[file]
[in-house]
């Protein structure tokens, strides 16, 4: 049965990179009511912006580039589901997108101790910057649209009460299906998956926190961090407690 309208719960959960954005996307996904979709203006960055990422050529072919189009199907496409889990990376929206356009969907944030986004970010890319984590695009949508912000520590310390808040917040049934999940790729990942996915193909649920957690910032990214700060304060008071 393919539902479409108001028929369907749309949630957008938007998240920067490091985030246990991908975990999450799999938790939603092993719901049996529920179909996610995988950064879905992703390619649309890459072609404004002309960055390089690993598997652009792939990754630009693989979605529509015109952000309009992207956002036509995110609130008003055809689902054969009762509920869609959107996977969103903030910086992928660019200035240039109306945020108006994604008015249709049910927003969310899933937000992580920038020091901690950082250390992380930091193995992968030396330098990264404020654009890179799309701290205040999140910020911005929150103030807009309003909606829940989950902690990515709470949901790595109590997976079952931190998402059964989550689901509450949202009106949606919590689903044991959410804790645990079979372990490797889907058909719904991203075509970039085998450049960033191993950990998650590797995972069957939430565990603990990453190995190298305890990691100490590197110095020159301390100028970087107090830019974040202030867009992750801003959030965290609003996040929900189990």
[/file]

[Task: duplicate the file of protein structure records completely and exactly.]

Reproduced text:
[in-house]
């Protein structure tokens, strides 16, 4: 049965990179009511912006580039589901997108101790910057649209009460299906998956926190961090407690 309208719960959960954005996307996904979709203006960055990422050529072919189009199907496409889990990376929206356009969907944030986004970010890319984590695009949508912000520590310390808040917040049934999940790729990942996915193909649920957690910032990214700060304060008071 393919539902479409108001028929369907749309949630957008938007998240920067490091985030246990991908975990999450799999938790939603092993719901049996529920179909996610995988950064879905992703390619649309890459072609404004002309960055390089690993598997652009792939990754630009693989979605529509015109952000309009992207956002036509995110609130008003055809689902054969009762509920869609959107996977969103903030910086992928660019200035240039109306945020108006994604008015249709049910927003969310899933937000992580920038020091901690950082250390992380930091193995992968030396330098990264404020654009890179799309701290205040999140910020911005929150103030807009309003909606829940989950902690990515709470949901790595109590997976079952931190998402059964989550689901509450949202009106949606919590689903044991959410804790645990079979372990490797889907058909719904991203075509970039085998450049960033191993950990998650590797995972069957939430565990603990990453190995190298305890990691100490590197110095020159301390100028970087107090830019974040202030867009992750801003959030965290609003996040929900189990």